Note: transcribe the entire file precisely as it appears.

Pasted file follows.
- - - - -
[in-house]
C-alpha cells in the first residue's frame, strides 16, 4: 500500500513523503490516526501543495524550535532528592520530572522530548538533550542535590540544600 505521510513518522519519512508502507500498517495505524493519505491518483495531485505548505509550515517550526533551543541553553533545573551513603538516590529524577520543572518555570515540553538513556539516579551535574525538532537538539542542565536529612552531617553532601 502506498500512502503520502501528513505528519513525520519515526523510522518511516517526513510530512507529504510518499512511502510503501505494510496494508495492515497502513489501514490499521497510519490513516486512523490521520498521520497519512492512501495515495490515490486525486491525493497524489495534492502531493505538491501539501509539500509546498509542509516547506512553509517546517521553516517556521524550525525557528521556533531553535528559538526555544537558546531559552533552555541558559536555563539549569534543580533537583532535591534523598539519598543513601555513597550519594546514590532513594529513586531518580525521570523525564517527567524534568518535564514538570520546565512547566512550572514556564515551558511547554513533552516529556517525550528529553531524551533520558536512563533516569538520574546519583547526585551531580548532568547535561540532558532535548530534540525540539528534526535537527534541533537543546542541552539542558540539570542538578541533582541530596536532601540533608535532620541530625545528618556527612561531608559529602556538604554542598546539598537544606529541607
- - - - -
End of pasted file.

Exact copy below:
[in-house]
C-alpha cells in the first residue's frame, strides 16, 4: 500500500513523503490516526501543495524550535532528592520530572522530548538533550542535590540544600 505521510513518522519519512508502507500498517495505524493519505491518483495531485505548505509550515517550526533551543541553553533545573551513603538516590529524577520543572518555570515540553538513556539516579551535574525538532537538539542542565536529612552531617553532601 502506498500512502503520502501528513505528519513525520519515526523510522518511516517526513510530512507529504510518499512511502510503501505494510496494508495492515497502513489501514490499521497510519490513516486512523490521520498521520497519512492512501495515495490515490486525486491525493497524489495534492502531493505538491501539501509539500509546498509542509516547506512553509517546517521553516517556521524550525525557528521556533531553535528559538526555544537558546531559552533552555541558559536555563539549569534543580533537583532535591534523598539519598543513601555513597550519594546514590532513594529513586531518580525521570523525564517527567524534568518535564514538570520546565512547566512550572514556564515551558511547554513533552516529556517525550528529553531524551533520558536512563533516569538520574546519583547526585551531580548532568547535561540532558532535548530534540525540539528534526535537527534541533537543546542541552539542558540539570542538578541533582541530596536532601540533608535532620541530625545528618556527612561531608559529602556538604554542598546539598537544606529541607